Dems: Power yes, responsibility no

Jonathan Turley had an excellent item in The Hill about how emergency responsibilities are divided up between the feds and the states.  Bottom line: The states have the lead.  Yet we keep reading articles where politicians — mayors and governors for the most part — blame President Trump for their own failures to lead.

Wherever disaster strikes during a Republican administration, Democrats go on the attack, wailing that the president doesn't care about people.  New Orleans Democrat Mayor Ray Nagin in 2005 blamed President Bush for not providing buses to move people out of the way of Hurricane Katrina.  After the disaster, we saw photos of several hundred school buses parked in flooded parking lots right there in New Orleans, not being used for anything.  Nagin never even knew they were there.

San Juan, Puerto Rico's Democrat mayor gave a press conference on the pier in San Juan in September 2017 during which she blamed Trump for not sending aid during Hurricane Maria.  Right behind her on the pier sat tons of food, water, and medical supplies, in tractor trailer–ready containers.  She had no idea they were there and had done nothing to prepare enough drivers to deliver the goods inland even if she had known.

In this current emergency, New York governor Andrew Cuomo went public that the feds hadn't sent any ventilators.  Turned out that Noo Yawk had something like 1,100 of them in storage.  When Trump pointed that out, Cuomo said they weren't in storage; they were "being stockpiled for future use."  It was obvious that Cuomo hadn't even known they were there until Trump had his people look into the matter.  Cuomo couldn't be bothered to look into it until Trump embarrassed him.

There are other examples, but these three spring readily to mind.  Effective leadership shouldn't be something that favors one political party or the other, but Democrats have repeatedly shown they have no talent for it and no desire to learn.  They want the power and perks of office but not the responsibilities, instead blaming others for their own incompetence.  Voters need to have this in mind when they go to the polls in November.

Photo credit: YouTube screen grab.

Jonathan Turley had an excellent item in The Hill about how emergency responsibilities are divided up between the feds and the states.  Bottom line: The states have the lead.  Yet we keep reading articles where politicians — mayors and governors for the most part — blame President Trump for their own failures to lead.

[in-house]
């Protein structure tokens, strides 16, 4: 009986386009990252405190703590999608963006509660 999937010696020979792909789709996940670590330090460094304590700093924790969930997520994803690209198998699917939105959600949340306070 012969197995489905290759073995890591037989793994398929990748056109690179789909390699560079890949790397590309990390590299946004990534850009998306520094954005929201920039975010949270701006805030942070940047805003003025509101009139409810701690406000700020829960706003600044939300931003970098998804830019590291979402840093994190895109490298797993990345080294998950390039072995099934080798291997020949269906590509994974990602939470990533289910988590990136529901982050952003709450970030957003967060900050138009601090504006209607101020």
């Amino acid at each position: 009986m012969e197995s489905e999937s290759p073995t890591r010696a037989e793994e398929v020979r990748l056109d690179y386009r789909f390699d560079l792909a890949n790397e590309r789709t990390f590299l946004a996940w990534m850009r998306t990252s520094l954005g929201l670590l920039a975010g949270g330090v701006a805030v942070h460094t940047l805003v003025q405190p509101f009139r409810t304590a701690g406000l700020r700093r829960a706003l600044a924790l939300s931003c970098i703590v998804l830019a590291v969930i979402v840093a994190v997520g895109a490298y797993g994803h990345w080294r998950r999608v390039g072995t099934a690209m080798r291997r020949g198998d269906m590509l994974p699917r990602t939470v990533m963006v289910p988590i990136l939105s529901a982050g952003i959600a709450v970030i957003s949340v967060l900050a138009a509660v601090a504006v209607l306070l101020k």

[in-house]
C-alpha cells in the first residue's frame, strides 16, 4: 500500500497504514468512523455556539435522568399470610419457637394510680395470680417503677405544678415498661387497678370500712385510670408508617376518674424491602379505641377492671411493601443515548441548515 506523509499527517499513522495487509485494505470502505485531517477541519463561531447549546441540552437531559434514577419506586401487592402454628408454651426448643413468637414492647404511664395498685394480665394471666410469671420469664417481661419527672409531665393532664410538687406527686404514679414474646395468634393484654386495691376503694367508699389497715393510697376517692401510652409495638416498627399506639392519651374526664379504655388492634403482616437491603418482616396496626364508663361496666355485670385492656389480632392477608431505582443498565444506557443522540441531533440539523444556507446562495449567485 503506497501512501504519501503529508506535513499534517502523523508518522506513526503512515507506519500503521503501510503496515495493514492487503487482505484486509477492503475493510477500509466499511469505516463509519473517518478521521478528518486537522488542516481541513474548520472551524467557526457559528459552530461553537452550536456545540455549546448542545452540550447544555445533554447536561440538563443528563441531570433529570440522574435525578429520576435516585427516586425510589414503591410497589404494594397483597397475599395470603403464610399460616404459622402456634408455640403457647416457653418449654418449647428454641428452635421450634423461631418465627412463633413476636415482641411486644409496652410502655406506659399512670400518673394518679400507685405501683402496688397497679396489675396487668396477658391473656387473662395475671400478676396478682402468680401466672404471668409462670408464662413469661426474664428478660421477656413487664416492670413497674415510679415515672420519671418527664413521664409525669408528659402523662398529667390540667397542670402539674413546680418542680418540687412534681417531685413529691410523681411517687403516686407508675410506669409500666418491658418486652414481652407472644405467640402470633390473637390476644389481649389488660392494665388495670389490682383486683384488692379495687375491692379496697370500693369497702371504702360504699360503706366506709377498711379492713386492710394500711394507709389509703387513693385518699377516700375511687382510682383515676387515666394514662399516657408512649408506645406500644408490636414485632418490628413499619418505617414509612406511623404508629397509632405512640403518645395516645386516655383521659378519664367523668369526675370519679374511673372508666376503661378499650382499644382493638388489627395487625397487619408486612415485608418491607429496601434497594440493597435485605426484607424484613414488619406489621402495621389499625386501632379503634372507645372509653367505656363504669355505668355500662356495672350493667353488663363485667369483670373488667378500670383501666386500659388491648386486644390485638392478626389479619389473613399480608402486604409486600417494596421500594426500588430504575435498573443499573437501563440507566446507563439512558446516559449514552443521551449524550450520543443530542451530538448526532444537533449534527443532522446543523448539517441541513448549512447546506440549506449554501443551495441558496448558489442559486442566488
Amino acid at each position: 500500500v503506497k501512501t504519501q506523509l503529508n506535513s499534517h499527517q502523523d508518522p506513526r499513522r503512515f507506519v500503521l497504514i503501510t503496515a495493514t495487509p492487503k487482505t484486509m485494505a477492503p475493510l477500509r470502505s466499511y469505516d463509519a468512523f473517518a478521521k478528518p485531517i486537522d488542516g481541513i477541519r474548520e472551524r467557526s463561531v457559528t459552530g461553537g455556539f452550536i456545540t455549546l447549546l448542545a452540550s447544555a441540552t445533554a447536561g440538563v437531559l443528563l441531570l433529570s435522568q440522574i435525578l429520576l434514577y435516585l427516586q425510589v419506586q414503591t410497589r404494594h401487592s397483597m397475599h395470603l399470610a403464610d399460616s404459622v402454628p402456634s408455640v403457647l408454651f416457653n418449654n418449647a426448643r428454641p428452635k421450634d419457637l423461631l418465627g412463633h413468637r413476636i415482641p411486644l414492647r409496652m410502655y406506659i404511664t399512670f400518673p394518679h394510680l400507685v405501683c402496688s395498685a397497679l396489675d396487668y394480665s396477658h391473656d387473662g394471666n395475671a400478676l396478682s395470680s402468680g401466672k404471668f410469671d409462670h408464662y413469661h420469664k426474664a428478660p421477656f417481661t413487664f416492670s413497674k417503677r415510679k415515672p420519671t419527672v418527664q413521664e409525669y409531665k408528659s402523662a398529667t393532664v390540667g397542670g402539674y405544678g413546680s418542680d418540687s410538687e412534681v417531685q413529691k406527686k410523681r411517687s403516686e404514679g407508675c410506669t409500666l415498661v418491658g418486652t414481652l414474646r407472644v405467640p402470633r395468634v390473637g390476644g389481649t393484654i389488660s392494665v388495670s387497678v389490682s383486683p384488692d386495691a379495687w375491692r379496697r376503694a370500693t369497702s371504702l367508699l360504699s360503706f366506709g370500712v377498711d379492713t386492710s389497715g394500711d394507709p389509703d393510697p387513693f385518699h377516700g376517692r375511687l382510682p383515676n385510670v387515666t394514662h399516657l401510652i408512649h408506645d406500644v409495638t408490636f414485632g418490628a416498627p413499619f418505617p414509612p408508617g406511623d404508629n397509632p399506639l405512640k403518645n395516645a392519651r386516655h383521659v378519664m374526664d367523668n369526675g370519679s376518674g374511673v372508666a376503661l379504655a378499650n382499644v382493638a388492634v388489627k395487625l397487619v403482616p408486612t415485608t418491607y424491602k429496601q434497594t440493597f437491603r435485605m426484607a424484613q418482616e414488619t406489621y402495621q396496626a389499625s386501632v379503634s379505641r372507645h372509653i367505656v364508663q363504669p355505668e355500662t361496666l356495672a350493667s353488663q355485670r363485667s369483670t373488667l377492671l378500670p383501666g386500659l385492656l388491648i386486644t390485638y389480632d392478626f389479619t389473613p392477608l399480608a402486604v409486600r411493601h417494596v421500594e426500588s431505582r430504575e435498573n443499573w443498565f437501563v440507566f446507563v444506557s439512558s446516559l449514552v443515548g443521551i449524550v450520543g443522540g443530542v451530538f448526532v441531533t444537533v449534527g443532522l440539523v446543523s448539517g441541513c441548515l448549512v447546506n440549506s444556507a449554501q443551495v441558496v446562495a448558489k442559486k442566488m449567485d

Wherever disaster strikes during a Republican administration, Democrats go on the attack, wailing that the president doesn't care about people.  New Orleans Democrat Mayor Ray Nagin in 2005 blamed President Bush for not providing buses to move people out of the way of Hurricane Katrina.  After the disaster, we saw photos of several hundred school buses parked in flooded parking lots right there in New Orleans, not being used for anything.  Nagin never even knew they were there.

San Juan, Puerto Rico's Democrat mayor gave a press conference on the pier in San Juan in September 2017 during which she blamed Trump for not sending aid during Hurricane Maria.  Right behind her on the pier sat tons of food, water, and medical supplies, in tractor trailer–ready containers.  She had no idea they were there and had done nothing to prepare enough drivers to deliver the goods inland even if she had known.

In this current emergency, New York governor Andrew Cuomo went public that the feds hadn't sent any ventilators.  Turned out that Noo Yawk had something like 1,100 of them in storage.  When Trump pointed that out, Cuomo said they weren't in storage; they were "being stockpiled for future use."  It was obvious that Cuomo hadn't even known they were there until Trump had his people look into the matter.  Cuomo couldn't be bothered to look into it until Trump embarrassed him.

There are other examples, but these three spring readily to mind.  Effective leadership shouldn't be something that favors one political party or the other, but Democrats have repeatedly shown they have no talent for it and no desire to learn.  They want the power and perks of office but not the responsibilities, instead blaming others for their own incompetence.  Voters need to have this in mind when they go to the polls in November.

Photo credit: YouTube screen grab.